Despite the prominent spaces these two women occupied, the NFL does not allow for women’s power to substantively disrupt the culture that gives rise to violence against women.
Domestic violence is rooted in women being commodities, objects, and secondary to men. Domestic violence is about power, dominance, and cutting off communities and relationships. Domestic violence is about secrecy and making everything seem ok on the outside. Domestic violence is about cycles of abuse and reconciliation between an abuser and the abused. These are the habits we learn from the models of power that get rewarded many times in American culture, and they get rewarded almost all the time in an organization like the NFL.
The NFL is all about hierarchies and concentrations of power based on extreme stereotypes of masculinity. Women are marginal. Women are decorations. Women are even a problem, a distraction, something that diminishes the enterprise of professional football. These are subtle and tenacious habits. And the organization you lead is a vortex of force that helps keep these patterns firmly entrenched in the way the football business works.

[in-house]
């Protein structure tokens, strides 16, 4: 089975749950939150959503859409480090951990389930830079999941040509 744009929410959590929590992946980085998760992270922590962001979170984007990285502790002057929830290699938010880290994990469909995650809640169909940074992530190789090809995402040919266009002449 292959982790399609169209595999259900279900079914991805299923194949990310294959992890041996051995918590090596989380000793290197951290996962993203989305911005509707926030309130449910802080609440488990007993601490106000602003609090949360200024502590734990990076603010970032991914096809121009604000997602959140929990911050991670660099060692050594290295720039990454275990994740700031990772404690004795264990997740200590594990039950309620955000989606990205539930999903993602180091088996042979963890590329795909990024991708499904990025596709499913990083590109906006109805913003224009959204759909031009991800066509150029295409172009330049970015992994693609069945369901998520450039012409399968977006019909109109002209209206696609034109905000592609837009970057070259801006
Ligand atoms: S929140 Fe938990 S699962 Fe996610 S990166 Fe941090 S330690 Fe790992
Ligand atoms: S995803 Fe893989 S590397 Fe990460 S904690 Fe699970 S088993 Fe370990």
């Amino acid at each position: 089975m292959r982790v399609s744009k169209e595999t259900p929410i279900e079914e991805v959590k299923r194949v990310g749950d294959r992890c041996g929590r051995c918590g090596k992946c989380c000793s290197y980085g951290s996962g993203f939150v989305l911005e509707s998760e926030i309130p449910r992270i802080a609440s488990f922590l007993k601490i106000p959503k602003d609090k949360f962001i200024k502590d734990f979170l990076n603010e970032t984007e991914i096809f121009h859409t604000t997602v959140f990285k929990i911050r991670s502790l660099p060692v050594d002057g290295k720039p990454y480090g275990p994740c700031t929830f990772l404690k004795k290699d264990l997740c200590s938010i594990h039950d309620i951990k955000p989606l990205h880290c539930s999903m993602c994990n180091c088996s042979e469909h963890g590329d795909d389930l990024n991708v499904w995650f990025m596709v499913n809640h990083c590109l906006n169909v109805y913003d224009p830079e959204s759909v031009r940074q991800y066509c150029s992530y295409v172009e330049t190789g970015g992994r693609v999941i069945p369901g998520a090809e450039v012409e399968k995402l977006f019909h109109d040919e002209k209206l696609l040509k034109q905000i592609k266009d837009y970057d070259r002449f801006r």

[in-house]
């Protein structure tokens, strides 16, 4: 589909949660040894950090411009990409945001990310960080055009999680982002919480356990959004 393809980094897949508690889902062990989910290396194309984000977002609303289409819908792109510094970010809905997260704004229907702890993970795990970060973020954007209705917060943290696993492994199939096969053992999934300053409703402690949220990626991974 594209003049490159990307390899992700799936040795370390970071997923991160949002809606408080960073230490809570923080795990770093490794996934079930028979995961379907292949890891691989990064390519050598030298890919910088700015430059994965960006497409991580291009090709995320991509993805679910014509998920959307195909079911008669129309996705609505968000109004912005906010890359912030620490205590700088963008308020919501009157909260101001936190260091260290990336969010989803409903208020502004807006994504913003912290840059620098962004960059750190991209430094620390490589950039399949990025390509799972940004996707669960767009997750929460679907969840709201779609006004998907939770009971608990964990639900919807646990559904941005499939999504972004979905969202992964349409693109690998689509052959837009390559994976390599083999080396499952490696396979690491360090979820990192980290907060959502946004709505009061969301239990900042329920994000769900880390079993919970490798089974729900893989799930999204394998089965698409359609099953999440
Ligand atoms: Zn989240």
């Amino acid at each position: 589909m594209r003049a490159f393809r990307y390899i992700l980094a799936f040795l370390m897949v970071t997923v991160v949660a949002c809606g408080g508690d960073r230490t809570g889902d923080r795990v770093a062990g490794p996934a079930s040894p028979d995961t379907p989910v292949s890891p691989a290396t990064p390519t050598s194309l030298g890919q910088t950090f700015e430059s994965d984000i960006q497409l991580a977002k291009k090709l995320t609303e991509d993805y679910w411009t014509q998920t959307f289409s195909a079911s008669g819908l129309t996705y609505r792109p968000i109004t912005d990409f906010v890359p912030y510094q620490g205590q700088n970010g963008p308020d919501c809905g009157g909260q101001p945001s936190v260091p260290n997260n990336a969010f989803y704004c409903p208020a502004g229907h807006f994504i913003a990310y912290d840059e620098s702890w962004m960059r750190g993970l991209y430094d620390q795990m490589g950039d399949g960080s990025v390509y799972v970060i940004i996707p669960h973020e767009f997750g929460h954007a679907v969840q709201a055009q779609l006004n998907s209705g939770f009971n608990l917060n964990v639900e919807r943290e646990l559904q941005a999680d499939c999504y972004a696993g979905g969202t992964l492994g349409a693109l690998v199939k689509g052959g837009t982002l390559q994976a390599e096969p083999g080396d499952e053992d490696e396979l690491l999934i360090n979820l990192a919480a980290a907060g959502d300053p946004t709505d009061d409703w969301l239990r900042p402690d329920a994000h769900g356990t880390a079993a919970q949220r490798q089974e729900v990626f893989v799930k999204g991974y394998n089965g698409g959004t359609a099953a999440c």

I hope you keep your job, Mr. Goodell, because I think you are on a steep learning curve right now. And many institutions in the country need to accompany you in that learning. The jarring experience you are having these days might make you look twice at some of the things you have taken for granted or even seen as a virtue in your line of work.
I invite you to start as close to home as you can with the courage to question your own unconscious assent to sexism and abuses of power.